The group of women at Mani's on Fairfax look like any other girls in Los Angeles, Chicago or New York. Each is stylishly dressed as they chatter across the table at the outdoor café, a Hollywood industry hot spot known as much for its high profile customers as its signature breakfast. Only, instead of talking about the celeb they met the night before or the weekend's trip to the mountains, they're sharing top level contacts and insight to help the start-up companies each has founded.
Once in a while, one of the four Blackberry on the table will buzz, prompting everybody to grab theirs.
It's a scene that plays out in my world constantly as a woman entrepreneur, and among hundreds of women across the U.S. Call it a sort of "girls club," it's a underground network of women entrepreneurs and high level executives who work together, play together, and are doing whip smart, amazing things with their own companies in business. Lunches and get-togethers spark brainstorming sessions, a single call can open up doors at companies and top VC firms.
It's not like Sex and the City at all, unless Carrie took a cue from Mr. Big, quit her day job, launched a start-up, sold it, and then launched another again.
It's all part of a big boom that has been growing across the country: The new modern women's entrepreneur. Women who aren't just interested in taking a slice of the corporate pie, but owning the pie, the bakery and the manufacturing company that supplies it -- and are making it happen. Fueled in part by strong mothers from the Working Girl era of the 80s and power women role models like Oprah Winfrey, and Hilary Clinton, women today are more driven than ever.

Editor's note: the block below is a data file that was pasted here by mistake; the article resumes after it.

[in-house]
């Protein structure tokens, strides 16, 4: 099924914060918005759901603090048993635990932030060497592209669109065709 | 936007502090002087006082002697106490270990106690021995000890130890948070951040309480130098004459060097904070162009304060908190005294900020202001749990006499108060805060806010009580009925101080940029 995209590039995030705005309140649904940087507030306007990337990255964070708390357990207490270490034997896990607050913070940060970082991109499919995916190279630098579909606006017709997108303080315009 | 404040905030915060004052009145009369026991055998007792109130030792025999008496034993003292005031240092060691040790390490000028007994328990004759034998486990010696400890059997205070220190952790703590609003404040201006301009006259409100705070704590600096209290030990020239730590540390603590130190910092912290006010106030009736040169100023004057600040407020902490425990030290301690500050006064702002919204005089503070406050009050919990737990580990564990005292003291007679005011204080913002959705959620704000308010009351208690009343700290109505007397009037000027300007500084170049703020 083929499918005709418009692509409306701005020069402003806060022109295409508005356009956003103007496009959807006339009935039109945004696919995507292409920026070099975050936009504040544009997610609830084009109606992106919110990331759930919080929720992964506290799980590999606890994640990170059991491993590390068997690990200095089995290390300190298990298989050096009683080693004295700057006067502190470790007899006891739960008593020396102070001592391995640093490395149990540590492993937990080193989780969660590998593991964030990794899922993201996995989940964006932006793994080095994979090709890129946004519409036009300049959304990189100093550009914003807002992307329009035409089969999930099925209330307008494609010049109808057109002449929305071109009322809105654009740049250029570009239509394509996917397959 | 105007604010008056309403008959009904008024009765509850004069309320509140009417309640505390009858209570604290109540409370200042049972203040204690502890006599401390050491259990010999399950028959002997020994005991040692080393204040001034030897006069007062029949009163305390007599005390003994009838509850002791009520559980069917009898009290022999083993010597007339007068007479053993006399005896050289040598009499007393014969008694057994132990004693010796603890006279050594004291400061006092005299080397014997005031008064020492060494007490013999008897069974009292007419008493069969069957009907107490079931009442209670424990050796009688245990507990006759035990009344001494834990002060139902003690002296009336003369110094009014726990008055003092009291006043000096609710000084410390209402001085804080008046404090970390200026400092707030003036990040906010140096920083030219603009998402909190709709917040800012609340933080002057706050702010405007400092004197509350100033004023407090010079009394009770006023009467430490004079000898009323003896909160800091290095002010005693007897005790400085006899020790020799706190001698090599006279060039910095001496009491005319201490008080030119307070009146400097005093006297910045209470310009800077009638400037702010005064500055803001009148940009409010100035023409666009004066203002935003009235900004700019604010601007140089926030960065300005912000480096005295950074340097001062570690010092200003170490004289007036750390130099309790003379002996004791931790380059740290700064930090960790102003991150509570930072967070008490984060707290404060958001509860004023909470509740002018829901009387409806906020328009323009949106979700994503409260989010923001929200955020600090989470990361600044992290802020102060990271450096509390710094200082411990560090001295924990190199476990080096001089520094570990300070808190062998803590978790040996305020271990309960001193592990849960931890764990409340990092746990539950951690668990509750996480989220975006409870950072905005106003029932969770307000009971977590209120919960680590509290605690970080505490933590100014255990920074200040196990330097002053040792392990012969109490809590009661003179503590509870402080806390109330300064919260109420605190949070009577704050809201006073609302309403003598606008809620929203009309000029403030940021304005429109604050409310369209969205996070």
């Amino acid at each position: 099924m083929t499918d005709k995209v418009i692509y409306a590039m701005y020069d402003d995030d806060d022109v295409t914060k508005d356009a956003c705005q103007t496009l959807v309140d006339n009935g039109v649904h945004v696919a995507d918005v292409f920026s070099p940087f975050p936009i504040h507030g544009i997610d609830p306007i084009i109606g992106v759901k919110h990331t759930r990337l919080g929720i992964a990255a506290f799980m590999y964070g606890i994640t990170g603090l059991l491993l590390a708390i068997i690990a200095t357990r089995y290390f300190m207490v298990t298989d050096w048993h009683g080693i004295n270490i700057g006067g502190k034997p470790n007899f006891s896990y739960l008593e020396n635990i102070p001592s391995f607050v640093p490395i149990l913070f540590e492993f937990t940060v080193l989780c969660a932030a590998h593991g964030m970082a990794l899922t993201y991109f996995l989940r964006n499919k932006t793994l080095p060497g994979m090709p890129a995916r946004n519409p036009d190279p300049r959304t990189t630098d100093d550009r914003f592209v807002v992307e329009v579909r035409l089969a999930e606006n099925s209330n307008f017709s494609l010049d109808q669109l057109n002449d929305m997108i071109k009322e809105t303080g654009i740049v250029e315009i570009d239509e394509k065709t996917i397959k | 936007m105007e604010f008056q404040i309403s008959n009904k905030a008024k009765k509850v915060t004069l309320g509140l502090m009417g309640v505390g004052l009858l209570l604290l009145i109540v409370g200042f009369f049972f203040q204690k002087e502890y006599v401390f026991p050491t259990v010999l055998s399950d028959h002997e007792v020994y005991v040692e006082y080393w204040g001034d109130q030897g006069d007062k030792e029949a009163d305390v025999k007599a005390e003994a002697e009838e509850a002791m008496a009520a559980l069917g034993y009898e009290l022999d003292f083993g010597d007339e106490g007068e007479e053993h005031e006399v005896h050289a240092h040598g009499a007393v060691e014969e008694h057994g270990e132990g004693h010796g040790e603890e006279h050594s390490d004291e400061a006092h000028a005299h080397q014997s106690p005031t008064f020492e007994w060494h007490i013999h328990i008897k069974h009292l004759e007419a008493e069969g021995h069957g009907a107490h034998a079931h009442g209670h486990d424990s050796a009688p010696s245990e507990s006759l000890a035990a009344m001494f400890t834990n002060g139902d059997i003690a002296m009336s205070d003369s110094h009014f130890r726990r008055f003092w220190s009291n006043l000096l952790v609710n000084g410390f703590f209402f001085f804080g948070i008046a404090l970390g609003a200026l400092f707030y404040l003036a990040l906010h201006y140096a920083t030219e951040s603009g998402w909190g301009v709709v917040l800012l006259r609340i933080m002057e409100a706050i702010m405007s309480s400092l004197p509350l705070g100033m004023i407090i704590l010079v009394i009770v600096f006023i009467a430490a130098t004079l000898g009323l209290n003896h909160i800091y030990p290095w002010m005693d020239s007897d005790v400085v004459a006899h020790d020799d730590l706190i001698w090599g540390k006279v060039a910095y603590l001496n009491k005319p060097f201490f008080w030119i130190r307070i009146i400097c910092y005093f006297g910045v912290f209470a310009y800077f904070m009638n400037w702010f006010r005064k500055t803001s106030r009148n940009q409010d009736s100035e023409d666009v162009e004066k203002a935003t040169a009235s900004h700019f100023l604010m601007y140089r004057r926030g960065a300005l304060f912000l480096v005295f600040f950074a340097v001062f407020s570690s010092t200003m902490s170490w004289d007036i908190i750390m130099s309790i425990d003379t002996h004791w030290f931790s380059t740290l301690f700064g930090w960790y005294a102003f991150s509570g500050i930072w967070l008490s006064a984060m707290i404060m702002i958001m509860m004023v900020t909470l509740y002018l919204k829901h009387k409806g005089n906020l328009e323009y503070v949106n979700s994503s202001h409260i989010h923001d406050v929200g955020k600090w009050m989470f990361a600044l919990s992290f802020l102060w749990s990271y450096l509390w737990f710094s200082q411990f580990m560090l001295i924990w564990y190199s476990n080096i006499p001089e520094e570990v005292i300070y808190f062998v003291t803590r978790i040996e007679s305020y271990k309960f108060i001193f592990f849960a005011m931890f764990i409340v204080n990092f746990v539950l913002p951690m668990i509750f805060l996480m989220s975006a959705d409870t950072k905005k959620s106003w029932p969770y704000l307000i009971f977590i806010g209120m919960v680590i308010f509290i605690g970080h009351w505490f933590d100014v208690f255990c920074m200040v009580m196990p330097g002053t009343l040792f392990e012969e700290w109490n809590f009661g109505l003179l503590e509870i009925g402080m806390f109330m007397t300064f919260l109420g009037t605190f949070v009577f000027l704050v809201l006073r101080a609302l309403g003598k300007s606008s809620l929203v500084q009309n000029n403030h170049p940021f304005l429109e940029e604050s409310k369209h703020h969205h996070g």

Only this time around, we don't just want to work at a company. We want mogul status, and we're working for it.
I've been watching the trend develop since I first became an entrepreneur with my then-start up, Stylediary. One by one, more women would join the fold and the numbers have seemed to grow every year. In the past twelve months alone, I can think of thousands of women-owned companies that have launched. They join women like stylist Niki Shadrow, and SavvyAuntie.com"s Melanie Notkin, who've hit the top of their game, and aren't stopping there.
It's not just limited to adults, either. A new show launched by SNL's Amy Poehler highlights accomplished tweens, and several of my own projects focus on inspiring entrepreneurial girls. Even business is noticing with VC firms, sponsors, M&A and many more tapping into the new power girl trend. One common trend? Empowerment.
Smart is the new sexy, Arianna Huffington style .